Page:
5 Misconceptions about UX (User Experience) in Video Games

Illustration by Laura Teeples

Illustration by Laura Teeples

UX Invaders: We Come In Peace!

User Experience (UX) is becoming very trendy albeit fairly new in the video game industry, so there are still a lot of misconceptions regarding what it is (and what it’s not). I will try to tackle these misconceptions and convince you – if need be – that UX is indeed your friend.

To explain it in a nutshell, UX explores how it is like for the target audience (the players) to experience your game (and everything beyond, such as downloading the game, consulting forums, etc.). It uses neuroscience and psychology knowledge and applies game user research methodologies (e.g. playtests and analytics) to make sure that the game has good usability and is immersive (although I prefer to refer to it as gameflow).

When thinking about my experience advocating for UX (or neuroscience) in a game development team, there are 5 main misconceptions about UX I very frequently need to address:

  1. UX will distort artistic / design intents
  2. UX is just common sense
  3. UX is yet another opinion
  4. There’s not enough time / money for UX
  5. UX is separated from the design loop

Misconception #1 – UX will distort artistic / design intents

The biggest misconception game developers have regarding UX practices is that they fear UX will hamper their creativity or distort the design intents or just make the game easier. Here is an example of a dialogue I’ve often had when explaining how to use UX guidelines:

GAME DEV: But!? What about Dark Souls?!!
ME: What about it?
GAME DEV: If we all follow UX guidelines, then all games are going to be friction-less and easy to play and hardcore games won’t exist anymore. You’re gonna kill Dark Souls!
ME: The only thing we want to kill is crappy interfaces or shitty interactions. So relax, we’re on your side!

The main purpose of UX practices is to offer the experience intended to the targeted audience. Therefore, if your audience is hardcore gamers and the experience you want for them is suffering, then UX guidelines will absolutely help you accomplish your sadistic goal. Hurray!

More seriously, one of the UX pillar – usability – is about removing friction and unwanted frustration. It’s not about distorting the intended experience, because this would affect the second UX pillar – gameflow – which is in a nutshell about how enjoyable and “fun” the game is.

Resident Evil screenshotFor example, consider a horror game like Resident Evil. Let’s say that a user researcher is conducting a playtest with this game and observes the following: the players open a closet and a zombie surprisingly pops out of it to attack them. Most players observed try to move backwards but a table left by a vicious level designer is blocking their escape, so they panic trying to move around it. Well, if the experience intended by that game is to freak people out, then UX professionals are not likely to suggest to the designer to remove the table. The UX expert will discuss this “flag” with the designers and together they will define if it is an issue to address or not, depending on the experience intended.

We are here to help the developers convey their vision. So please do not fear us!


Misconception #2 – UX is just common sense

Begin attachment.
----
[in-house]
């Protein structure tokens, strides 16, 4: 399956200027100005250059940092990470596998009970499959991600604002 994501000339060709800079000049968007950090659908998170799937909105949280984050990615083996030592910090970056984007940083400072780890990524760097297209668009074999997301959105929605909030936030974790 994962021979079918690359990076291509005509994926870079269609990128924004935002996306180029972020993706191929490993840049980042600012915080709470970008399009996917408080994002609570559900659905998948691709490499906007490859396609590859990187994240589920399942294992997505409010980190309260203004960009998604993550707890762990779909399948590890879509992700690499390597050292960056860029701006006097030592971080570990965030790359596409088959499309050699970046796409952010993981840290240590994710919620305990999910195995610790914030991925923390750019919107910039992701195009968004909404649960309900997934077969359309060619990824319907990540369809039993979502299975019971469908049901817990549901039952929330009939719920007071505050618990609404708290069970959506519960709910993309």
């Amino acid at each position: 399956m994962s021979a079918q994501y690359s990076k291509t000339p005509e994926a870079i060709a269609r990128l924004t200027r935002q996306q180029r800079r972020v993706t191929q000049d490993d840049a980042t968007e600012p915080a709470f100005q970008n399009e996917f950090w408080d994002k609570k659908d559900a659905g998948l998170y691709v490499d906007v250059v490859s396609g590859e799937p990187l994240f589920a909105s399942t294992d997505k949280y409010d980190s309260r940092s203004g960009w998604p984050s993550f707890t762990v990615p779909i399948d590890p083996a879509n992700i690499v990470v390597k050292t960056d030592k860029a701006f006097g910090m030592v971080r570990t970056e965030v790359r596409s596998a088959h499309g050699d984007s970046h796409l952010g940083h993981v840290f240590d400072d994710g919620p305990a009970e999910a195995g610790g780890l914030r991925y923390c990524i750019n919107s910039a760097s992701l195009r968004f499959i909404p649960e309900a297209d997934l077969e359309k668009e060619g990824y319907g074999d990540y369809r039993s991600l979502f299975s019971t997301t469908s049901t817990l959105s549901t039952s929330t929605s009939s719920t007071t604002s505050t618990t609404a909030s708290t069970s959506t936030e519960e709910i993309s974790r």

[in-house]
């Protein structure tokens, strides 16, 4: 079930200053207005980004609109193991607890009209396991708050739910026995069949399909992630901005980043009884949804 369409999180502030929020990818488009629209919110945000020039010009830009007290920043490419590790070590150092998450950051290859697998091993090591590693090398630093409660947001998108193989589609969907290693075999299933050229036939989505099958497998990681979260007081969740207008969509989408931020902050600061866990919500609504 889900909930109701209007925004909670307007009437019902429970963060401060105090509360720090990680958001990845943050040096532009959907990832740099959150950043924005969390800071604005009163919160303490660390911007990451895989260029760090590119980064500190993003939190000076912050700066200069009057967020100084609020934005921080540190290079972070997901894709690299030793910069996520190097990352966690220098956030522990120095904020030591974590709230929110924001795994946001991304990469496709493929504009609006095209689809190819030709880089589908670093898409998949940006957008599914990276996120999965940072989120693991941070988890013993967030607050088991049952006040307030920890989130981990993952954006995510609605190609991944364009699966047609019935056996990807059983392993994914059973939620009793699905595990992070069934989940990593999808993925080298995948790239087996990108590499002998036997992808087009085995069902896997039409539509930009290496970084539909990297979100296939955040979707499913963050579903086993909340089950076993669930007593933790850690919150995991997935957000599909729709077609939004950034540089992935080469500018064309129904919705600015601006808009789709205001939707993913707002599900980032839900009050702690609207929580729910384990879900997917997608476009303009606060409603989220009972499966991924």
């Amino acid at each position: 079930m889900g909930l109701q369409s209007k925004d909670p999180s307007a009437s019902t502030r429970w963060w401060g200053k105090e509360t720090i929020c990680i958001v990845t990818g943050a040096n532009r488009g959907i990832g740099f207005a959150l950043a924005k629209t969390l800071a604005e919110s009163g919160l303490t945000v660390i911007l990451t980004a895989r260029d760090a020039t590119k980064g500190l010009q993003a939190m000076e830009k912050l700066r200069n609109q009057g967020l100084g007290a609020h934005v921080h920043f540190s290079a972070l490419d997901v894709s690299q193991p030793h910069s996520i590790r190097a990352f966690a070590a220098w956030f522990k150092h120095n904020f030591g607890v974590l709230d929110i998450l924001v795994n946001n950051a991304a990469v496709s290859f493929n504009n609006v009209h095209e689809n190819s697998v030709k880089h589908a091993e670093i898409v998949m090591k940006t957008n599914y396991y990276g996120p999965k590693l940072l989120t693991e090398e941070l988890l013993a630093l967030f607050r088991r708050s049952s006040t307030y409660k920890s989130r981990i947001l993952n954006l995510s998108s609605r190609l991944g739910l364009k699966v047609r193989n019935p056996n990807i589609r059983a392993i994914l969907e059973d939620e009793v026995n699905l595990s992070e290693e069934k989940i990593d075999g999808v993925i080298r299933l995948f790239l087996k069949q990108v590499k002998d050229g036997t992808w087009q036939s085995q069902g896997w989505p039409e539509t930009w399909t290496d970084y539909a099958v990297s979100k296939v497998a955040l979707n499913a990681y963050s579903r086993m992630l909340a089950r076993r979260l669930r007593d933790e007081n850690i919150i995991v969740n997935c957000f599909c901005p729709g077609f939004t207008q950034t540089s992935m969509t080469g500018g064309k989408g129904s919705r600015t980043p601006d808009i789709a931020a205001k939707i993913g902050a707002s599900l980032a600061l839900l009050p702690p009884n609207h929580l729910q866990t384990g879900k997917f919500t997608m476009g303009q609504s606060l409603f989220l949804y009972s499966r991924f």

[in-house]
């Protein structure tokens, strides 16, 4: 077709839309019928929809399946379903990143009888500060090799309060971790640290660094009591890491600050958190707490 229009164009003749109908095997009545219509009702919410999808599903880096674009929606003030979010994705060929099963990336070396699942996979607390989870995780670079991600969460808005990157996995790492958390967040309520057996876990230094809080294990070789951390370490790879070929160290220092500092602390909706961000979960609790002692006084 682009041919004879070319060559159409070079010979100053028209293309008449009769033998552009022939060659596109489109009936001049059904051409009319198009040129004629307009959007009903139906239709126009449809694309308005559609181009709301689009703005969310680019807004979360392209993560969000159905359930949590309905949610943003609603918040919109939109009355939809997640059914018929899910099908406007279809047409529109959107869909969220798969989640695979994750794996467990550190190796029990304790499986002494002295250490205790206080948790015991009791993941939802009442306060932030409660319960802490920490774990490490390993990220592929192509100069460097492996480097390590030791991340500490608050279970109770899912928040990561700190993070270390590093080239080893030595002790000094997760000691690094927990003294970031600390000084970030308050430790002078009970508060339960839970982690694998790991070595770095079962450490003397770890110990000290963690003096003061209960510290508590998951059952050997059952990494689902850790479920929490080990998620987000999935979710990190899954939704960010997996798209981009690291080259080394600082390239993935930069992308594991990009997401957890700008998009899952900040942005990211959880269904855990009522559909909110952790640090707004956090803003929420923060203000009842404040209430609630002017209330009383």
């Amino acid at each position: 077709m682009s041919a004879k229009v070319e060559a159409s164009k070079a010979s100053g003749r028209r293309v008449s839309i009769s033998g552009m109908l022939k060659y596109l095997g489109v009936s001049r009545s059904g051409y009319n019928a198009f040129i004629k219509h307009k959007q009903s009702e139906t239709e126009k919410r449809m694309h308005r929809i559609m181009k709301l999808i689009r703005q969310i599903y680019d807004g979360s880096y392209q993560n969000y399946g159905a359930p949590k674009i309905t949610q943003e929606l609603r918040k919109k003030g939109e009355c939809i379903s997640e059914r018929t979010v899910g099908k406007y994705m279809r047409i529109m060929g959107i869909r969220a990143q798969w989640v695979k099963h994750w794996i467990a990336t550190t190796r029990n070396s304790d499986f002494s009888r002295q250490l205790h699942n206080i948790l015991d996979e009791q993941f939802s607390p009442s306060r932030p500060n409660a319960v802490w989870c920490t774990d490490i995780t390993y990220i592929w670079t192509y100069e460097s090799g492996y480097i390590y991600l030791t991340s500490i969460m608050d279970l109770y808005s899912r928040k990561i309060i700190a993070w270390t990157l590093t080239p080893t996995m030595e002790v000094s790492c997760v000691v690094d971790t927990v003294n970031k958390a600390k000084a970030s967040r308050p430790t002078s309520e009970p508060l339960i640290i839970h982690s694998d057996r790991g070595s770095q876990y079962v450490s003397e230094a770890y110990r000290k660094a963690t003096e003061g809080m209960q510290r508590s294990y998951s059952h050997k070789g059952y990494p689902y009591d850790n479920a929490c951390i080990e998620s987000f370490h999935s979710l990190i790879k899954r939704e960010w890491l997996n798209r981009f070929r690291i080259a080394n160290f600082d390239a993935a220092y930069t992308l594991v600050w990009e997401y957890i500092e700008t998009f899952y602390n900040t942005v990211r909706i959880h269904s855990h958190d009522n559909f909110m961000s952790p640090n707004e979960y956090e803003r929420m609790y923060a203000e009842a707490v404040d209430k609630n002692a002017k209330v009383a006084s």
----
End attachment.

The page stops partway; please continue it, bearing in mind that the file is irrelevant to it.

common-senseYes, it’s true; UX feedback is probably going to highlight issues you already know about. Well, at least I’m hoping you have enough common sense and Human-Computer Interaction knowledge yourself to anticipate some problems. However, it’s always easier to spot common sense problems after the fact (that’s why it’s sooooo easy to criticize shipped games…). That’s actually because of a cognitive bias called the hindsight bias. Many games ship with “common sense” UX issues (e.g. no or poor feedback when the player is interacting with something). It’s not necessarily because the developers missed them. Sometimes it’s because the issues are minor so we let them be until later, except that at some point it’s too late, we’re in a rush to ship, so the issues stay there. Sometimes, they are intended trade-offs that could maybe have been solved if tackled earlier. Also, sometimes, the developers get used to them and cease to see them as a friction points as experienced by a new player.

Not all UX recommendations are common sense though. The human brain is filled with perception, cognitive, and social biases that affect both the developers and the players (here are only a few examples of cognitive biases if you’re curious). It’s for a reason that researchers from any field use very standardized protocols to test their hypotheses; and that’s because it’s very easy to miss or misinterpret what’s going on. For example, when we were testing Fortnite (an action/building game from Epic Games), players would sometimes complain that the common enemies in the game were too small so they couldn’t precisely aim and shoot them. If we had taken this feedback for granted we could have made the wrong decision to increase the size of the characters. Instead, we tested this hypothesis with as much rigor as possible given our specific constraints (game studios are no science labs) and we saw that in a controlled situation the players actually didn’t have problems shooting at the enemies, even when running at a good distance from the player. In fact, the aiming problems occurred when the enemies were going around obstacles; the pathing code was making them use a very sharp and unexpected turn angle.

Perception is a construction of the brain. UX will help you figure out faster and more precisely what the real problems are. You can check out my GDC 2015 talk to learn more about how neuroscience and psychology can impact design.

Misconception #3 – UX is yet another opinion